In December, a lame duck Northampton County Council voted 5-4 to kick in $10 million toward a $130 million tourist attraction proposed in downtown Easton. The DaVinci Science Center’s Lin Erickson claimed that her project was educational, but its real draw was a shark-infested 500,000 gallon salt-water aquarium.
On JaN. 4, just two days after being sworn into office, Executive Lamont McClure nominated eight people to serve on his cabinet. He even introduced them to the public from the courthouse rotunda. Exactly two weeks later, on January 18, McClure’s cabinet picks were confirmed with almost no muss or fuss.
For years, good government groups like the League of Women Voters have lobbied state legislators to end the gerrymandering that occurs every ten years when state and Congressional districts are redrawn. This has been attacked as a rigged system by which our legislators pick the voters instead of the other way around. It provides incumbent protection, providing job job security for legislators who toe the line with party leaders while punishing any who dare rebel. It is also partisan, slanted in favor of whichever party - Democrat or Republican - is in power.
One incumbent and two newly elected Bethlehem Township Commissioners were sworn in on Jan. 2 by Magisterial District Judge Pat Broscius. They are Mike Hudak, John Gallagher and John Merhottein. Hudak was also re-elected President of the board in a 3-2 vote, with Malissa Davis and Tom Nolan dissenting. Tom Nolan was unanimously elected Vice President.
Gallagher is a retired architect who became interested in Bethlehem Township government when developer Traditions of America sought approval of a senior community at Green Pond. He is a Democrat.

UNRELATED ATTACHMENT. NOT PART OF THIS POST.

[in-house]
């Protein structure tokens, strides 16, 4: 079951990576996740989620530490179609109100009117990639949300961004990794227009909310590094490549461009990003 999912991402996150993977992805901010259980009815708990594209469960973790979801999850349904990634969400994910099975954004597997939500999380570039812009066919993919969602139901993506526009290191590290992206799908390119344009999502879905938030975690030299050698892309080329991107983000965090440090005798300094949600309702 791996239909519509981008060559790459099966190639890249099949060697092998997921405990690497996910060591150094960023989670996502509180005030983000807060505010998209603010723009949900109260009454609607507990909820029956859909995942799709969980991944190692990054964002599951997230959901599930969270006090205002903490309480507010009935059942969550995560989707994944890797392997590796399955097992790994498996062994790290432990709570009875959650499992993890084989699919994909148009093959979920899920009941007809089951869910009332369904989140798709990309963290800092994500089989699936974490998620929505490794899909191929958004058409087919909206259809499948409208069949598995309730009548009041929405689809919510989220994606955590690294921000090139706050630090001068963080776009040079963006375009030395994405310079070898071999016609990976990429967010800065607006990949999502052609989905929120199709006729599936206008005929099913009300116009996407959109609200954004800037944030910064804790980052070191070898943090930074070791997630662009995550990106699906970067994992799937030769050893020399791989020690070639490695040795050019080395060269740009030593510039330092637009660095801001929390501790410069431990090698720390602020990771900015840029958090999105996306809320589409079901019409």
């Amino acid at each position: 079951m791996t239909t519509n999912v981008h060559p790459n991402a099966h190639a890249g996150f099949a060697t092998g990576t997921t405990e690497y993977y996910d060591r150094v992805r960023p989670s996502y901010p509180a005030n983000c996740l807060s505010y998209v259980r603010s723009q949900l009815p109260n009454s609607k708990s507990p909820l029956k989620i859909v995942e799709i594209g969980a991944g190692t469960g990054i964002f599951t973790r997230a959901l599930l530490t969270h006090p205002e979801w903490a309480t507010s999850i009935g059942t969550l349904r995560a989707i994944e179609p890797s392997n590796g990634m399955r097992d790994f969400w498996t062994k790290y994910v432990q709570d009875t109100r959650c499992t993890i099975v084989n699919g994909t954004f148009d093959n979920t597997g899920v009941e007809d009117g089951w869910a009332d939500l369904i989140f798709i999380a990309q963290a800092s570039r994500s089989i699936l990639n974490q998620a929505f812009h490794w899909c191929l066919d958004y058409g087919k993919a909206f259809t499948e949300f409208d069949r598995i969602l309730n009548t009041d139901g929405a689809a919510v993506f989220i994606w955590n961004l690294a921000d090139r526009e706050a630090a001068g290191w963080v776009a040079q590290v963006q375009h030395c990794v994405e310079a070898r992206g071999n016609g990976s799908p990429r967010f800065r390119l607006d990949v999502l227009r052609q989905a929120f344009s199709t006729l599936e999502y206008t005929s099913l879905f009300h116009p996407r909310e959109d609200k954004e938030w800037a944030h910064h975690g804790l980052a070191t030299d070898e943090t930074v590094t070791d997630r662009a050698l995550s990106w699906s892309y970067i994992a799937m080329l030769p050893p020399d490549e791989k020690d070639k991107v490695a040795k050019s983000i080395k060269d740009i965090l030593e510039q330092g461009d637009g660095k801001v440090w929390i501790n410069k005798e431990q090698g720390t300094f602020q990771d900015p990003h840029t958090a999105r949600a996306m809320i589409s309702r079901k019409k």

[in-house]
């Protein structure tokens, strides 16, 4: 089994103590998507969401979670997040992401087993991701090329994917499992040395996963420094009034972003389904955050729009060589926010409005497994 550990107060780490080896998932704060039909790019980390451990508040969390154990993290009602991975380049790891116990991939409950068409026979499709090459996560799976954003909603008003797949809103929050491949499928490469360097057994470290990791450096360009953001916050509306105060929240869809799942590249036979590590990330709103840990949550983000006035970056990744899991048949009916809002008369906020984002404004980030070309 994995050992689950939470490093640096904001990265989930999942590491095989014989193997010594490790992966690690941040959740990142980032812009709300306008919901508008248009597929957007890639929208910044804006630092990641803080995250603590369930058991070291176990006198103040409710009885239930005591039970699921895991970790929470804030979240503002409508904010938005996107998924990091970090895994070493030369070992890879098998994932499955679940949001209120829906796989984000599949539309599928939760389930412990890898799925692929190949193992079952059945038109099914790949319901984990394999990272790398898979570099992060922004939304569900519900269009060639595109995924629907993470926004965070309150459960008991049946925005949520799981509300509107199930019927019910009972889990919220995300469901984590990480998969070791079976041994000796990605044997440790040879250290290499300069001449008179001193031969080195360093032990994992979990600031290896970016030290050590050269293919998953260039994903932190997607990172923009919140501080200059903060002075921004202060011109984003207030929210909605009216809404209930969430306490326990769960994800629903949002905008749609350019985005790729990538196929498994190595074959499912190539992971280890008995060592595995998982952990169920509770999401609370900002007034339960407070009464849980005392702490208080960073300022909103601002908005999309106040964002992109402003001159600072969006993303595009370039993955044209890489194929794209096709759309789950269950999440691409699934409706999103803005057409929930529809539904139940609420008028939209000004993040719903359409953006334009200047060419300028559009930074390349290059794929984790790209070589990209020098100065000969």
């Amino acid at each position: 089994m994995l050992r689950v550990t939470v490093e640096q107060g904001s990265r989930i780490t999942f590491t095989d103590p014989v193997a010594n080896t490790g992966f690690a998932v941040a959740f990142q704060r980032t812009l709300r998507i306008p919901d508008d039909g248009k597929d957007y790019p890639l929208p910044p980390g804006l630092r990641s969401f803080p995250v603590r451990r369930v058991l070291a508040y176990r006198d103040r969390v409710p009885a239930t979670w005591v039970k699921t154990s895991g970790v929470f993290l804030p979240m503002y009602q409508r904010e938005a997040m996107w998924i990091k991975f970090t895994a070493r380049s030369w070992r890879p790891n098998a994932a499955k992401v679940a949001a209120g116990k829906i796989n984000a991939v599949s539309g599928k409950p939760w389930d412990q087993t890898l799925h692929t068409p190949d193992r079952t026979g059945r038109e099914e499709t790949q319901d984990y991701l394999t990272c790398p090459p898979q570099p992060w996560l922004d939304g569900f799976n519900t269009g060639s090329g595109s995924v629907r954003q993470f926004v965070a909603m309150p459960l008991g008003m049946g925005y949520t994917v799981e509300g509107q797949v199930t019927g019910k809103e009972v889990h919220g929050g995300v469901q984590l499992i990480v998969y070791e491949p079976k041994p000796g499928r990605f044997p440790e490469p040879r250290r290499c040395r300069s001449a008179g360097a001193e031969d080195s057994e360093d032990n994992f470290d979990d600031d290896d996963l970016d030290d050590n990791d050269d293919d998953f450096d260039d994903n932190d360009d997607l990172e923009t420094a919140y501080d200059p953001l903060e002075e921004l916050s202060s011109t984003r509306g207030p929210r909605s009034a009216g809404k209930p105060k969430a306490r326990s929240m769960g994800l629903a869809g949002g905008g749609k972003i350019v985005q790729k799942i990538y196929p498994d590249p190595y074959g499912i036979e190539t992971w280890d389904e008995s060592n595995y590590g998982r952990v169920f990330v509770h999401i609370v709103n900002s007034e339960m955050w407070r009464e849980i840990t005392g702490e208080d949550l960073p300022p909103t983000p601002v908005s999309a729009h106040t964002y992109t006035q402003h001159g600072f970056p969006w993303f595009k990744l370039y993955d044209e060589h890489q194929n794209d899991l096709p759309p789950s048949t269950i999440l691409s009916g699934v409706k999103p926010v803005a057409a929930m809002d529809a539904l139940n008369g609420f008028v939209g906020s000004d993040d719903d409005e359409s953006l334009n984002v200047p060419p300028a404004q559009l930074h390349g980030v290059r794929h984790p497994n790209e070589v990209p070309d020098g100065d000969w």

Lamont McClure was sworn into office Jan. 2 at 3:30 pm Over the next two days, he nominated most of his cabinet. In addition, he filled most of the Deputy positions. He announced these appointments in his county council report on Jan. 4. And in a sign that he will be a very different executive than his predecessor, McClure also announced these appointments in a very public news conference earlier in the day. Every one of his nominees was present, too.
On Jan. 2, before a standing room only crowd of over 300 people packed into Historic Courtroom One, Lamont McClure was sworn in by President Judge Stephen Baratta as the eighth Northampton County Executive since the inception of Home Rule in 1978.
On Dec. 22, shortly before students were being released from school, Justin Kephart, age 35, emptied 11 bullets into his mother, Marylouise Meixell-Moyer, as she left a family home on Dennis Street. Officer John Meehan was the first police officer on the scene, along with neighbor Douglas Wallace. They were forced to duck behind a car as they both began taking fire.
One of the bullets fired at Meehan whizzed between his hand and head.
After two nights of testimony, Bethlehem’s Zoning Hearing Board Dec. 12 cleared the way for a 70-unit apartment complex at what used to be called the Floyd Simons Armory on Second Avenue. The board voted 3-0 to grant numerous dimensional variances The biggest of these allows the project to move forward with 99 on-site parking spots instead of the required 123. Voting in support were Bill Fitzpatrick, Jim Schantz and Attorney Mike Santanasto. Two other members of the board, Gus Loupos and Attorney Linda Shay Gardener, were unable to participate.
Mary Toulouse teaches French at Lafayette College. But on Nov. 30, as president of Bethlehem’s Mount Airy Neighborhood Association (MANA), she gave a history lesson to the city’s Zoning Hearing Board. It concerned the Armory, a National Historic Landmark located at 345 Second Ave. Peron Development is seeking a special exception and 11 dimensional variances for a four-story, 70 unit apartment complex at the 2.57 acre site. There will be 50 one-bedroom and 20 two-bedroom units.
One of the biggest issues in November’s election was Executive John Brown’s plans for a new jail at Gracedale. Did he want to build there or not? Brown had told council last spring that he had visited a dozen different locations and had ruled out a new jail in Easton. He would build on a greenfield. In July, prison advisory board chair Dan Christenson called Gracedale a great location.